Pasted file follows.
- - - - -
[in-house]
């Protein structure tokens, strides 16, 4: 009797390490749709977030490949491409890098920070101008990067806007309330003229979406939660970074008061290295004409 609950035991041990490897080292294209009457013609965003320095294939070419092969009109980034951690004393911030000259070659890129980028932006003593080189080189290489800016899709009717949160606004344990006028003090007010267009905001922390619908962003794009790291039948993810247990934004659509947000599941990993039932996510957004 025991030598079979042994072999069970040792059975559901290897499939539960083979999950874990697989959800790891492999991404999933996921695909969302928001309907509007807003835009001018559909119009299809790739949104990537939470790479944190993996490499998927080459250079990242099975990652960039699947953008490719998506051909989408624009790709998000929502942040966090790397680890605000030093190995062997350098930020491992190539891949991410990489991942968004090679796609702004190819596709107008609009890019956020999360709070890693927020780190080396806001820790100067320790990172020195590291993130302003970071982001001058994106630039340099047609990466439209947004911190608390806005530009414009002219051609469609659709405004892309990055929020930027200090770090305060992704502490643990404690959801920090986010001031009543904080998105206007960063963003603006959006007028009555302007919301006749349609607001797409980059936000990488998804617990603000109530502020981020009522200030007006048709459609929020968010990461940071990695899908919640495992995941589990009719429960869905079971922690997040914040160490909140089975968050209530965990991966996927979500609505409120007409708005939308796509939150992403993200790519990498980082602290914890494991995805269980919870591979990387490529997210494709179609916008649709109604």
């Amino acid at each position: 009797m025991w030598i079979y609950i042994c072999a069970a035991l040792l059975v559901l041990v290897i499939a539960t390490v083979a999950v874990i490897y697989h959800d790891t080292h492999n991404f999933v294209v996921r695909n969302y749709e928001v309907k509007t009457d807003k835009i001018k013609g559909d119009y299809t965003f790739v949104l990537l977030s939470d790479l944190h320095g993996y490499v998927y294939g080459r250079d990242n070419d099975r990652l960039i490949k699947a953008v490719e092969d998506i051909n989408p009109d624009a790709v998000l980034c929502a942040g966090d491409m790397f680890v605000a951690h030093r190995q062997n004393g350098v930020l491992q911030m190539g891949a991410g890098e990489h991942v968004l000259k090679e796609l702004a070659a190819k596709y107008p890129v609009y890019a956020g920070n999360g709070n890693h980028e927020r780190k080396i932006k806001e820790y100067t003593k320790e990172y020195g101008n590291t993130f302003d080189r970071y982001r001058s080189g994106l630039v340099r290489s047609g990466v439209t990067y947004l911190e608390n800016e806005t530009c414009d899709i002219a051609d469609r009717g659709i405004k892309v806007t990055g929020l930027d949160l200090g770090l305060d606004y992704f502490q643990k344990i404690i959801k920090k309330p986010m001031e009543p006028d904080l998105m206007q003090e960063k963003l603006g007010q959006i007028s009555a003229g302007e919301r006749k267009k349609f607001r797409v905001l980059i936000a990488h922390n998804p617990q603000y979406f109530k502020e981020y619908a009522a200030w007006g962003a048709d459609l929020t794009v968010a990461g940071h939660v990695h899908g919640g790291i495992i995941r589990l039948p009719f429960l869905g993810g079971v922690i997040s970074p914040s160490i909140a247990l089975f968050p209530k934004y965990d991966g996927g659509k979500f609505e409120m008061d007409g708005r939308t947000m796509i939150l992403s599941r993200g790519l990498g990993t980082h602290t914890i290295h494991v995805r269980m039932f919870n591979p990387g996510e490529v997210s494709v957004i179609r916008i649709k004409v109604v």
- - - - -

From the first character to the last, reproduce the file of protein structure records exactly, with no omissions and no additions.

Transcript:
[in-house]
């Protein structure tokens, strides 16, 4: 009797390490749709977030490949491409890098920070101008990067806007309330003229979406939660970074008061290295004409 609950035991041990490897080292294209009457013609965003320095294939070419092969009109980034951690004393911030000259070659890129980028932006003593080189080189290489800016899709009717949160606004344990006028003090007010267009905001922390619908962003794009790291039948993810247990934004659509947000599941990993039932996510957004 025991030598079979042994072999069970040792059975559901290897499939539960083979999950874990697989959800790891492999991404999933996921695909969302928001309907509007807003835009001018559909119009299809790739949104990537939470790479944190993996490499998927080459250079990242099975990652960039699947953008490719998506051909989408624009790709998000929502942040966090790397680890605000030093190995062997350098930020491992190539891949991410990489991942968004090679796609702004190819596709107008609009890019956020999360709070890693927020780190080396806001820790100067320790990172020195590291993130302003970071982001001058994106630039340099047609990466439209947004911190608390806005530009414009002219051609469609659709405004892309990055929020930027200090770090305060992704502490643990404690959801920090986010001031009543904080998105206007960063963003603006959006007028009555302007919301006749349609607001797409980059936000990488998804617990603000109530502020981020009522200030007006048709459609929020968010990461940071990695899908919640495992995941589990009719429960869905079971922690997040914040160490909140089975968050209530965990991966996927979500609505409120007409708005939308796509939150992403993200790519990498980082602290914890494991995805269980919870591979990387490529997210494709179609916008649709109604």
């Amino acid at each position: 009797m025991w030598i079979y609950i042994c072999a069970a035991l040792l059975v559901l041990v290897i499939a539960t390490v083979a999950v874990i490897y697989h959800d790891t080292h492999n991404f999933v294209v996921r695909n969302y749709e928001v309907k509007t009457d807003k835009i001018k013609g559909d119009y299809t965003f790739v949104l990537l977030s939470d790479l944190h320095g993996y490499v998927y294939g080459r250079d990242n070419d099975r990652l960039i490949k699947a953008v490719e092969d998506i051909n989408p009109d624009a790709v998000l980034c929502a942040g966090d491409m790397f680890v605000a951690h030093r190995q062997n004393g350098v930020l491992q911030m190539g891949a991410g890098e990489h991942v968004l000259k090679e796609l702004a070659a190819k596709y107008p890129v609009y890019a956020g920070n999360g709070n890693h980028e927020r780190k080396i932006k806001e820790y100067t003593k320790e990172y020195g101008n590291t993130f302003d080189r970071y982001r001058s080189g994106l630039v340099r290489s047609g990466v439209t990067y947004l911190e608390n800016e806005t530009c414009d899709i002219a051609d469609r009717g659709i405004k892309v806007t990055g929020l930027d949160l200090g770090l305060d606004y992704f502490q643990k344990i404690i959801k920090k309330p986010m001031e009543p006028d904080l998105m206007q003090e960063k963003l603006g007010q959006i007028s009555a003229g302007e919301r006749k267009k349609f607001r797409v905001l980059i936000a990488h922390n998804p617990q603000y979406f109530k502020e981020y619908a009522a200030w007006g962003a048709d459609l929020t794009v968010a990461g940071h939660v990695h899908g919640g790291i495992i995941r589990l039948p009719f429960l869905g993810g079971v922690i997040s970074p914040s160490i909140a247990l089975f968050p209530k934004y965990d991966g996927g659509k979500f609505e409120m008061d007409g708005r939308t947000m796509i939150l992403s599941r993200g790519l990498g990993t980082h602290t914890i290295h494991v995805r269980m039932f919870n591979p990387g996510e490529v997210s494709v957004i179609r916008i649709k004409v109604v």